Seventy years after Dobzansky suggested that biotic interactions are more important in the tropics, ecologists are still assembling evidence and elucidating potential mechanisms behind such macroecological patterns. My thesis contributes to this field by demonstrating that predation rates and the strength of mutualistic associations decrease with elevation in the New World tropics. I also tease apart possible mechanisms behind these patterns, which are likely ultimately linked to changes in temperature and productivity with elevation.Using manipulative experiments and field observations across 4000-meter elevational gradients in the equatorial Andes, I show that decreasing predation rates on arthropods at higher elevations are driven by decreasing predator abundance and activity. Ants were responsible for 80% of predation in the lowlands, but were replaced by other predators above 1500m, revealing a parallel qualitative gradient of predation. Along the same gradients, I show that the frequency of ant-hemipteran mutualistic associations also decreases with elevation, driven by a decrease in ant and hemipteran abundance. However, ant abundance limits the interaction above 1500m and hemipteran abundance below, which shaped the resource-consumer dynamics occurring in partner aggregations.I provide evidence that, in response to pervasive ant predation in the lowlands, hemipterans may ‘bribe’ ants with honeydew primarily to dissuade them from predating upon them, rather than, as generally assumed, to obtain their defensive services. This is the first documentation of a mutualistic interaction involving prey offering a reward to predators in exchange for their lives, challenging our fundamental understanding of both mutualism and predation.Finally, I show that anti-predator investment in hemipteran communities does not decrease at the same rate as predation rates at higher elevations, suggesting that the fitness effects of predation may decline at slower rate than predation rates. Hemipteran investment in ant-mutualism across elevations mirrored the contribution of ants to predation further supporting the idea of ant-hemipteran mutualism as an anti-predator strategy from ants themselves.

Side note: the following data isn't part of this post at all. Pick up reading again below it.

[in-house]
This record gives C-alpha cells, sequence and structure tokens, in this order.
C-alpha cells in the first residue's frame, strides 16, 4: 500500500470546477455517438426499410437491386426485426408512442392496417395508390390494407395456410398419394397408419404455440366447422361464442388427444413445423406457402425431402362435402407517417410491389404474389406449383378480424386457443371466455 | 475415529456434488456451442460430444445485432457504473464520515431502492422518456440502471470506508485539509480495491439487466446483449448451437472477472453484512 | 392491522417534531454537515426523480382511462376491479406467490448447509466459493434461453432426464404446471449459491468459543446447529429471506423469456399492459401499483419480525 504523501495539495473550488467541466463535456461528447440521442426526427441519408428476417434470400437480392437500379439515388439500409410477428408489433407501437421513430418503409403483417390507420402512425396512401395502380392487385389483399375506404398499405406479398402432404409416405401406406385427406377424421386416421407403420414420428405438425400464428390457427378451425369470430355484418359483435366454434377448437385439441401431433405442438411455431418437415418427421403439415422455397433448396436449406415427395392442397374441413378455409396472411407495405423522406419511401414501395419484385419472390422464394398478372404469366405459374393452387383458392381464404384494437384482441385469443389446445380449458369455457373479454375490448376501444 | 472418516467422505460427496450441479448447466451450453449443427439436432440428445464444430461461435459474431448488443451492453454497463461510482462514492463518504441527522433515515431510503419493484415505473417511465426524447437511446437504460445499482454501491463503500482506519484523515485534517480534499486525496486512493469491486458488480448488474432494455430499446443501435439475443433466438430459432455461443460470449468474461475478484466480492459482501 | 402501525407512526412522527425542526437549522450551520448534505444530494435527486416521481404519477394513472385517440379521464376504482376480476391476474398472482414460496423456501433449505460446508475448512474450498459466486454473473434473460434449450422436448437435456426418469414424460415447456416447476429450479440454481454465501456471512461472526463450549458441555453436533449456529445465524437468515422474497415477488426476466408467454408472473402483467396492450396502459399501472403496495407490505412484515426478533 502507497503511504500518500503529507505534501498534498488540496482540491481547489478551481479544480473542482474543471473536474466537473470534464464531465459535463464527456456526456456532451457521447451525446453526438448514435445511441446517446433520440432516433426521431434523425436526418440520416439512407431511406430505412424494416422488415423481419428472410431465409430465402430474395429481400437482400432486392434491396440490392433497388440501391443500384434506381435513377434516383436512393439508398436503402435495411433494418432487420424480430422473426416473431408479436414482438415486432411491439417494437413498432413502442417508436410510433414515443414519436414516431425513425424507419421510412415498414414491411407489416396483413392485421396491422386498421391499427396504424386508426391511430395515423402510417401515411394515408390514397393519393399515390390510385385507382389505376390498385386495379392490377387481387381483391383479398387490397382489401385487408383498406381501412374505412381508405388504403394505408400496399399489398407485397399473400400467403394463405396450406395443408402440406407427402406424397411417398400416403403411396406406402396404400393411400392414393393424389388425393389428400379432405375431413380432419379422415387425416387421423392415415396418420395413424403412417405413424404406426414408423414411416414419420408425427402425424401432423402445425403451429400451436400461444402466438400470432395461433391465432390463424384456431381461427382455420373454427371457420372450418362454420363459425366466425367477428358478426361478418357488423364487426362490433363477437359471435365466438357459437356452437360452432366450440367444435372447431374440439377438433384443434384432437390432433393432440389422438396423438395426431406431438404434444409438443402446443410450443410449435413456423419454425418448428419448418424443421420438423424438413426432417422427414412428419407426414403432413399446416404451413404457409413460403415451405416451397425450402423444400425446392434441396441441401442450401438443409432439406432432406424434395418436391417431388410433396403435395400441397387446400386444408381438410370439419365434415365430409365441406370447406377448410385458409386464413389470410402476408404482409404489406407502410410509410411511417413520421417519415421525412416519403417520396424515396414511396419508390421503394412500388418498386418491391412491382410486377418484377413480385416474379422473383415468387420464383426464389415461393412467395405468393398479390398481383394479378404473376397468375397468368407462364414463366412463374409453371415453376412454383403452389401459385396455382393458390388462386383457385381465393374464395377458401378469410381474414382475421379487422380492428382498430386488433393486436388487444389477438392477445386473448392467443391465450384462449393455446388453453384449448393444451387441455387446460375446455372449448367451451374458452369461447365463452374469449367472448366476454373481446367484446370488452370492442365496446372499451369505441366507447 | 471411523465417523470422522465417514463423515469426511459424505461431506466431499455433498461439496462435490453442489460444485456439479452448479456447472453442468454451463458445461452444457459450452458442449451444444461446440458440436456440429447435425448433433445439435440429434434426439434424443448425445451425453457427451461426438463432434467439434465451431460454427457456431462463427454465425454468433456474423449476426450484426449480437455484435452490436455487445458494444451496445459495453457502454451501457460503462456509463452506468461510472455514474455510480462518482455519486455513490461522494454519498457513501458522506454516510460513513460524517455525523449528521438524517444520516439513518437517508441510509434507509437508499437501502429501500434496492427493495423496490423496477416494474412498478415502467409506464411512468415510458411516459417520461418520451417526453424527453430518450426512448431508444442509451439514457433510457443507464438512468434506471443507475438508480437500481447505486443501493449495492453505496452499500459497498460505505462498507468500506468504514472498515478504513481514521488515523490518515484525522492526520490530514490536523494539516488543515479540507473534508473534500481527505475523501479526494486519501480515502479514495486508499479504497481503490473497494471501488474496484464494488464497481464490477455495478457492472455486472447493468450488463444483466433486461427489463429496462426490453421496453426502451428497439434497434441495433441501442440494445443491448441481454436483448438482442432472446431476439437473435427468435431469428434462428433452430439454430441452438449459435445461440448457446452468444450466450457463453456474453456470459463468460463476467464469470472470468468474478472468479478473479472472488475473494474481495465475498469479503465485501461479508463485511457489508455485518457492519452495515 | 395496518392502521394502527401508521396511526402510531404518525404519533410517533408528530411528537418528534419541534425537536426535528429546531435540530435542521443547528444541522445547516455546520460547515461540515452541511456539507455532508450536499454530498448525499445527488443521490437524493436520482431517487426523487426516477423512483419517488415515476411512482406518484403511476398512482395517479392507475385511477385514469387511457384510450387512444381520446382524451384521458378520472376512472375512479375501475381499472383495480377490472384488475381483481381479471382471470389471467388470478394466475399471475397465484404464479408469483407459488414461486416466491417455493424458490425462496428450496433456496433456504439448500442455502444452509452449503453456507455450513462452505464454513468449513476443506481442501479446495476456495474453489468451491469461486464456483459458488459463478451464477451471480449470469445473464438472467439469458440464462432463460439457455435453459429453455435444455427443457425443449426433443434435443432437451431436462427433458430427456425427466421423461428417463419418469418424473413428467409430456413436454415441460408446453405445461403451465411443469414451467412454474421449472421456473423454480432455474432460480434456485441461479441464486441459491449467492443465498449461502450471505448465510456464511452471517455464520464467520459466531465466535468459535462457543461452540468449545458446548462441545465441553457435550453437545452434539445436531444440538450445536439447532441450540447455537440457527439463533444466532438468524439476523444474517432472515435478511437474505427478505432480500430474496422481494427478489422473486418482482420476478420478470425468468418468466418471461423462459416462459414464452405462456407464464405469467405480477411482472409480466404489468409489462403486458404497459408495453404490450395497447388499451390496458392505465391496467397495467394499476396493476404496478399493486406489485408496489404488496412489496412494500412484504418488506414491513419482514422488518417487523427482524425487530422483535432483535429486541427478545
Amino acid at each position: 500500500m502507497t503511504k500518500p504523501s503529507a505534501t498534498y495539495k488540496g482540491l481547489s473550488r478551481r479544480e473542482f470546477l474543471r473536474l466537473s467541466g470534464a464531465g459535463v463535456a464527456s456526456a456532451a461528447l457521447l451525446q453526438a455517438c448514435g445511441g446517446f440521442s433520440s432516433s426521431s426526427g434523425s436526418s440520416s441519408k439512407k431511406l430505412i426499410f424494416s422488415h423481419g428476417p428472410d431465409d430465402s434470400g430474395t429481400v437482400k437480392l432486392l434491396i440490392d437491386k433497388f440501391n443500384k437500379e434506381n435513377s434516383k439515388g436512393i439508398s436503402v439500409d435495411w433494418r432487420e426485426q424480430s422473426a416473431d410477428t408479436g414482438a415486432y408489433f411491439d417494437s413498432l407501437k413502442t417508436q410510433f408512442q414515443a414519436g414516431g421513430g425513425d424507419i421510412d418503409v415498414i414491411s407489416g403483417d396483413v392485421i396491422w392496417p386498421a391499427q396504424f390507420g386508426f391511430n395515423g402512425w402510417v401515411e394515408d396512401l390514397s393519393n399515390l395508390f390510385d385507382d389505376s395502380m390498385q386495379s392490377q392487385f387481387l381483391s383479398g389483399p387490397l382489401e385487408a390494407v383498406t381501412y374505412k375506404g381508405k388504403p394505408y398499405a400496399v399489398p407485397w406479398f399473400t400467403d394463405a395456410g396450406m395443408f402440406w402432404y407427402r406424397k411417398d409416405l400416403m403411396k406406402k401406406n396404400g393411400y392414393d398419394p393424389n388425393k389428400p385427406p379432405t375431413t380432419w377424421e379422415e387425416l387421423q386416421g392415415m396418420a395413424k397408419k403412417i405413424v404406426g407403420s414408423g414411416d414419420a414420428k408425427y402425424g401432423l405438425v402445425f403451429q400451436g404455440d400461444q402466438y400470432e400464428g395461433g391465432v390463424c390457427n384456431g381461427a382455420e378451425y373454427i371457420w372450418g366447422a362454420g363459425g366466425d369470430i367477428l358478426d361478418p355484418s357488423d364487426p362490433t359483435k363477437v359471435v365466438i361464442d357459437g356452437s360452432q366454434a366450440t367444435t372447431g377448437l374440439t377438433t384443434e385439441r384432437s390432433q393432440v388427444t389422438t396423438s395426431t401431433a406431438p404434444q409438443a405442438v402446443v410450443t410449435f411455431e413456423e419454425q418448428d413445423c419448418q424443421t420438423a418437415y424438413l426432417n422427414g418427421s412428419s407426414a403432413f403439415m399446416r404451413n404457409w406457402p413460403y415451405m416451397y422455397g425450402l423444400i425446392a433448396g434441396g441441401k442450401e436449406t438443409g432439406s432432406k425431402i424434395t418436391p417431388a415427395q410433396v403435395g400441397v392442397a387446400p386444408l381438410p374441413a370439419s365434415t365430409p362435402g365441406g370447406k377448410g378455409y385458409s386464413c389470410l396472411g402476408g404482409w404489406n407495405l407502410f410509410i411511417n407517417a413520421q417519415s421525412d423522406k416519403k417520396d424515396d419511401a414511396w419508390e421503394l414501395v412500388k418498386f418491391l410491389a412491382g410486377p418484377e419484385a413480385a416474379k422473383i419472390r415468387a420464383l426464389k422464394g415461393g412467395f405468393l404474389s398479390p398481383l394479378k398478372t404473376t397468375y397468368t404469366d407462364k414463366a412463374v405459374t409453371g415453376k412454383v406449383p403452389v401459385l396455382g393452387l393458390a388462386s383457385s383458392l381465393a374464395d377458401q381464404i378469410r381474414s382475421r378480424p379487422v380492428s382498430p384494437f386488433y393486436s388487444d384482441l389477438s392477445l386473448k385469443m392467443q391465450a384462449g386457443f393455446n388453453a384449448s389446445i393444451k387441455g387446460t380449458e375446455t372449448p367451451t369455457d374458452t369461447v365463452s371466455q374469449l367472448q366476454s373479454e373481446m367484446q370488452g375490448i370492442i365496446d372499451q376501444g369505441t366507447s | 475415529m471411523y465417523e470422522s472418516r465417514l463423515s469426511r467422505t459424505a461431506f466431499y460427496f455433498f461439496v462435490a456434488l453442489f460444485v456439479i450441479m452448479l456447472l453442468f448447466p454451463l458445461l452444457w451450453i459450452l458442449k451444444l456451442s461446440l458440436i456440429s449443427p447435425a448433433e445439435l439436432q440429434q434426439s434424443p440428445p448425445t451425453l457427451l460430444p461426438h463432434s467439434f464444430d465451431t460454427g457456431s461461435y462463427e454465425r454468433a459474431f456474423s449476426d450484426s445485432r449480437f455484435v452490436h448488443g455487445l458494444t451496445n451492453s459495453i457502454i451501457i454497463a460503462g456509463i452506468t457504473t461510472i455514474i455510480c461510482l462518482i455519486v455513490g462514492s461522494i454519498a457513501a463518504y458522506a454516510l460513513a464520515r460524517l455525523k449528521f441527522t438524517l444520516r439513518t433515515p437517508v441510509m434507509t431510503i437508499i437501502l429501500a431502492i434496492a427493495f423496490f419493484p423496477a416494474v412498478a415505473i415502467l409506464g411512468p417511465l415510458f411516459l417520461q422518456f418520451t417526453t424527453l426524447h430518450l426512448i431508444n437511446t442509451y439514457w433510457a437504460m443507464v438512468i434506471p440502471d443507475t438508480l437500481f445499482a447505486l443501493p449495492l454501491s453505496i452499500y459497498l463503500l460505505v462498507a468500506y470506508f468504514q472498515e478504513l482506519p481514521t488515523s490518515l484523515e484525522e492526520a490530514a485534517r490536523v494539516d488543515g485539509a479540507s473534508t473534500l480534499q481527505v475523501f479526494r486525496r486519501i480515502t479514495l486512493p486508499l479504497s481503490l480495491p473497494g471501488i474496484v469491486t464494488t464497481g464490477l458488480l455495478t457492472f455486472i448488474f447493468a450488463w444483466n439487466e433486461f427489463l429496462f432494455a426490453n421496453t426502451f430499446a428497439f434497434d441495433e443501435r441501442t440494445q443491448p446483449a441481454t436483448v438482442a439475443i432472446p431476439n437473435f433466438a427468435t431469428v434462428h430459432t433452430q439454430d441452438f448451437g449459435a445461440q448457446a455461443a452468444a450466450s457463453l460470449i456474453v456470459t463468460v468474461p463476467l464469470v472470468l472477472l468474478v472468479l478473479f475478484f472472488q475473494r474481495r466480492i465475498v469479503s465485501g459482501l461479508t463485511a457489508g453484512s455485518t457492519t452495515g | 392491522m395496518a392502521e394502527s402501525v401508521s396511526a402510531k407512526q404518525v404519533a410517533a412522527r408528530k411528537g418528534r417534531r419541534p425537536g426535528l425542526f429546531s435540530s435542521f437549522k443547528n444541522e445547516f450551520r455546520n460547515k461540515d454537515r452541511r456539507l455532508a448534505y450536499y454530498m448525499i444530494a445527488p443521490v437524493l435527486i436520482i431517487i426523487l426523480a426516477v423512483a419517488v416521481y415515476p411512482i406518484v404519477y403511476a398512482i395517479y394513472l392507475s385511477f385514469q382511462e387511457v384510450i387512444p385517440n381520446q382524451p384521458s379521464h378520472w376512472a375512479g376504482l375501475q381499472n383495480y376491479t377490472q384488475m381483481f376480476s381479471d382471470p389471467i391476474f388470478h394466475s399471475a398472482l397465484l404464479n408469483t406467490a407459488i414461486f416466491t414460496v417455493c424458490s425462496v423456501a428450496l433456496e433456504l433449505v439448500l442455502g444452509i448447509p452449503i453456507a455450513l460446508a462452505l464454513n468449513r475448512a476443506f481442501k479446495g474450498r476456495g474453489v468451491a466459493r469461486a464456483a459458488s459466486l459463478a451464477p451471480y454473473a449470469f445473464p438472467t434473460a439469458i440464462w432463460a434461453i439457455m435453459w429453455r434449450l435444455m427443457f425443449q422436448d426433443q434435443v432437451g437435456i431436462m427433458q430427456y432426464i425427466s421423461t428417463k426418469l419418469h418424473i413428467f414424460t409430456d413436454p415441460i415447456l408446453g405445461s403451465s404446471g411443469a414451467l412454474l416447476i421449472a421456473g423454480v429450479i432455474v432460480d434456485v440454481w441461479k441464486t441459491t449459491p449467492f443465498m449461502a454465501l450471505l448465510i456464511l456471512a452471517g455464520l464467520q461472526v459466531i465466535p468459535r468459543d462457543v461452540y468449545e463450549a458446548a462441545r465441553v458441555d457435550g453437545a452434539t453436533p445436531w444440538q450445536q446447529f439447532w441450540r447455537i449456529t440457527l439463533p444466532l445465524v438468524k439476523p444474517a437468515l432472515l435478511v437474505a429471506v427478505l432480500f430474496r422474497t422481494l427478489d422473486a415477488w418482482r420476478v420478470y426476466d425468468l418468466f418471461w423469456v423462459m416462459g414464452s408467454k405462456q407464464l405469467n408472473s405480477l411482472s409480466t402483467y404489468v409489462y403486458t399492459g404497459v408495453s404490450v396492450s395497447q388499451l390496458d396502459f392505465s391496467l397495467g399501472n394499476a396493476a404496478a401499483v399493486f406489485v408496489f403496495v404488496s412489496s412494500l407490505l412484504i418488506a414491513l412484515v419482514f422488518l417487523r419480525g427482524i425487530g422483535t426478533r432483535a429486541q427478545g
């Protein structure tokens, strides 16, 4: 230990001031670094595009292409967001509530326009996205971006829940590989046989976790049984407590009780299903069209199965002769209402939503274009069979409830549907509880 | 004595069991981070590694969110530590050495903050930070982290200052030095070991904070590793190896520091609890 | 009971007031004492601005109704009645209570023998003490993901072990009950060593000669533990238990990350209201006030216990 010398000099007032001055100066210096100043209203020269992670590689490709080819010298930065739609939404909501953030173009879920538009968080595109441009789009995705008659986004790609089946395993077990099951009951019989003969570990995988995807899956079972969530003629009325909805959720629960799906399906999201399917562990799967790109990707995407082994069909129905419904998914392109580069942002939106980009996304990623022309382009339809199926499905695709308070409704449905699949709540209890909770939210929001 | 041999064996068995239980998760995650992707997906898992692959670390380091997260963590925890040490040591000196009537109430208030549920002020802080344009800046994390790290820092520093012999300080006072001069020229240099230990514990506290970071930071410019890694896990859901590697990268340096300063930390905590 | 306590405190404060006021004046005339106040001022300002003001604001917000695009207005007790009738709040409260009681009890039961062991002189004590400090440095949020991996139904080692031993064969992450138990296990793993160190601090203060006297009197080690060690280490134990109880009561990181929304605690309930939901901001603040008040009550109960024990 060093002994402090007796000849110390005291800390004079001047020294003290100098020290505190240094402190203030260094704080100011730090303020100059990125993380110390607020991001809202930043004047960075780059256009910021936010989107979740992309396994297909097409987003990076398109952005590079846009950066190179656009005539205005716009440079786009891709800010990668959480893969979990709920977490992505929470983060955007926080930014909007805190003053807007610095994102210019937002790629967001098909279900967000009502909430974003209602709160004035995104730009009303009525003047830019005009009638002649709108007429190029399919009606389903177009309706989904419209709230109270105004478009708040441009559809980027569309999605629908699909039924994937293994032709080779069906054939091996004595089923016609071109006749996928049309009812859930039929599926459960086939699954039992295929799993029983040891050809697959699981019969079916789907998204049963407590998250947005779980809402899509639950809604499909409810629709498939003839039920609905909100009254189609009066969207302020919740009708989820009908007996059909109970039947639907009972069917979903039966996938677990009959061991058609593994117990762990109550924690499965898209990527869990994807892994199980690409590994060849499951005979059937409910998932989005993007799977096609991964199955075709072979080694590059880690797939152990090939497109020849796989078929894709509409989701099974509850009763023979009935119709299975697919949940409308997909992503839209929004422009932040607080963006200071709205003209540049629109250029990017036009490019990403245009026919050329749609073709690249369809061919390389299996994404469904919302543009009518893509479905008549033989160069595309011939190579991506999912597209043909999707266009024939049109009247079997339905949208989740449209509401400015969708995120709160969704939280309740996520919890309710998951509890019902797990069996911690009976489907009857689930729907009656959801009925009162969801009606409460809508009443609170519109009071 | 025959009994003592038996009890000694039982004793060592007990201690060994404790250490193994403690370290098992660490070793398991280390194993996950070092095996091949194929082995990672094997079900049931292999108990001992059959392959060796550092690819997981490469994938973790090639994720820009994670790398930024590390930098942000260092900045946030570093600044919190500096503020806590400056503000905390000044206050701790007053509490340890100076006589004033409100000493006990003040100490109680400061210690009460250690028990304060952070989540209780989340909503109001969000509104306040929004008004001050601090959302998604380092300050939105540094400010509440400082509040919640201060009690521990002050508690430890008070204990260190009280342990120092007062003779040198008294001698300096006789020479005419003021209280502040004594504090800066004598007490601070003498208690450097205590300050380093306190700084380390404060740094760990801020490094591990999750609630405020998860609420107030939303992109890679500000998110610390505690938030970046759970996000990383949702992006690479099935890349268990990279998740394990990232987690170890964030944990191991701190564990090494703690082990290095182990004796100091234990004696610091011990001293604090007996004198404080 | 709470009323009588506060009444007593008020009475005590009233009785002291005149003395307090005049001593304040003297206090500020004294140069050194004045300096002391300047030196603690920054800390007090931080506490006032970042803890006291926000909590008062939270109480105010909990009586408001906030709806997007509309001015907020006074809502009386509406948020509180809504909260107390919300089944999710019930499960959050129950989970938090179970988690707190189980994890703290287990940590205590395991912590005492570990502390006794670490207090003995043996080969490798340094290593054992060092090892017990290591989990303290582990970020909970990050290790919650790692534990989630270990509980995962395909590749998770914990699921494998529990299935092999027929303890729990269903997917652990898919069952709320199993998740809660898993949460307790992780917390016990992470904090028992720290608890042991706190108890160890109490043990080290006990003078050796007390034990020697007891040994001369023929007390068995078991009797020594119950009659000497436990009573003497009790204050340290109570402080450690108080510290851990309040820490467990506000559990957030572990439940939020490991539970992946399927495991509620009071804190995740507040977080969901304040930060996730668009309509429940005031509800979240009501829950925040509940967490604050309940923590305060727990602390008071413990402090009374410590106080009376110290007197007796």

The relative costs and benefits of group living change with group size. In the social spider Anelosimus eximius, as colonies grow, the number of insects captured per capita decreases, but the size of insects increases, causing biomass captured per capita to peak at intermediate colony sizes. One aspect of group living that changes with group size is competition for resources. Whether intraspecific competition occurs via scramble vs. contest competition can affect the stability and survival of the group or population. By feeding large and small prey to artificial colonies of the social spider Anelosimus eximius, we investigated whether prey size could alter the type of competition that takes place and, thus, potentially, influence colony population dynamics. We found that large prey were shared more evenly, and that individuals in poor condition were more likely to feed when prey were large. Next, we investigated whether the condition of individuals vary as a function of colony size by measuring condition of individual spiders in a wide range of nest sizes. We found that, due to reducing per capita food supply as colonies grow, individuals have lower condition in larger colonies. We also found that condition variance decreases with colony size, further suggesting that scramble competition predominates in large colonies. Although dispersing females were larger and in better condition than philopatric ones, nests established by dispersing females had low survival rate, suggesting that dispersal is costly. Dispersers, therefore, likely face multiple constraints. They have to be large enough to stand a chance of survival following dispersal, but, due to dispersal costs and benefits of group living, should not disperse except from large colonies. Diminishing resources in large colonies, however, coupled with scramble competition, should make it hard for individuals to accumulate sufficient resources to disperse. This combination of factors may contribute to the observed sudden extinction of large colonies that fail to disperse representing a paradox of how social spider metapopulations persist. Using an individual-based simulation model, we demonstrate that rare increases in food supply due to environmental stochasticity may precipitate occasional mass dispersal from large colonies, allowing the metapopulation to persist.